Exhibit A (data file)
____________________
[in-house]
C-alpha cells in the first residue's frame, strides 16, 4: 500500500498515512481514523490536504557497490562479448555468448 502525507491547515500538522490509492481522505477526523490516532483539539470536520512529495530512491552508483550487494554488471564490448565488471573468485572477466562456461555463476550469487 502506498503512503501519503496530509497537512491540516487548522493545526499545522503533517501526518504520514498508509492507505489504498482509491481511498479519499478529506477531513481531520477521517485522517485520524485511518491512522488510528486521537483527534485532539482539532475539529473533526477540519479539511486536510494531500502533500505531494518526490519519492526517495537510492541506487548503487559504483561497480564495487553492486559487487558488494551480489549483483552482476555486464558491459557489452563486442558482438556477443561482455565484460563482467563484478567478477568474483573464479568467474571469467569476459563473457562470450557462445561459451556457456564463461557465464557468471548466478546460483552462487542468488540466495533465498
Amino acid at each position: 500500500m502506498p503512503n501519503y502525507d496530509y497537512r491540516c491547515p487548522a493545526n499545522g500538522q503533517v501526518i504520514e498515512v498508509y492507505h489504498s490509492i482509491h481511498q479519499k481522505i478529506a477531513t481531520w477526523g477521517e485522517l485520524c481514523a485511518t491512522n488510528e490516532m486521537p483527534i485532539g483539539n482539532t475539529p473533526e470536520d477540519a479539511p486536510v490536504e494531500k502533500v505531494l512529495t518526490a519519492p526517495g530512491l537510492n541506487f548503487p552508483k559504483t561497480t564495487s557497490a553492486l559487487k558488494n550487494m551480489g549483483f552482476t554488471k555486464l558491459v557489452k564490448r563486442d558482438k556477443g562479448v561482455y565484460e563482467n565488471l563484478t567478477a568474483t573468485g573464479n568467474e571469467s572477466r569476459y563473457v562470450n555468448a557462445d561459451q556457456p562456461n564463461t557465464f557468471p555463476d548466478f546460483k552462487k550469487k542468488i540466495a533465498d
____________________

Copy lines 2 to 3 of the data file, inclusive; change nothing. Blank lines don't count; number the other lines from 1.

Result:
C-alpha cells in the first residue's frame, strides 16, 4: 500500500498515512481514523490536504557497490562479448555468448 502525507491547515500538522490509492481522505477526523490516532483539539470536520512529495530512491552508483550487494554488471564490448565488471573468485572477466562456461555463476550469487 502506498503512503501519503496530509497537512491540516487548522493545526499545522503533517501526518504520514498508509492507505489504498482509491481511498479519499478529506477531513481531520477521517485522517485520524485511518491512522488510528486521537483527534485532539482539532475539529473533526477540519479539511486536510494531500502533500505531494518526490519519492526517495537510492541506487548503487559504483561497480564495487553492486559487487558488494551480489549483483552482476555486464558491459557489452563486442558482438556477443561482455565484460563482467563484478567478477568474483573464479568467474571469467569476459563473457562470450557462445561459451556457456564463461557465464557468471548466478546460483552462487542468488540466495533465498
Amino acid at each position: 500500500m502506498p503512503n501519503y502525507d496530509y497537512r491540516c491547515p487548522a493545526n499545522g500538522q503533517v501526518i504520514e498515512v498508509y492507505h489504498s490509492i482509491h481511498q479519499k481522505i478529506a477531513t481531520w477526523g477521517e485522517l485520524c481514523a485511518t491512522n488510528e490516532m486521537p483527534i485532539g483539539n482539532t475539529p473533526e470536520d477540519a479539511p486536510v490536504e494531500k502533500v505531494l512529495t518526490a519519492p526517495g530512491l537510492n541506487f548503487p552508483k559504483t561497480t564495487s557497490a553492486l559487487k558488494n550487494m551480489g549483483f552482476t554488471k555486464l558491459v557489452k564490448r563486442d558482438k556477443g562479448v561482455y565484460e563482467n565488471l563484478t567478477a568474483t573468485g573464479n568467474e571469467s572477466r569476459y563473457v562470450n555468448a557462445d561459451q556457456p562456461n564463461t557465464f557468471p555463476d548466478f546460483k552462487k550469487k542468488i540466495a533465498d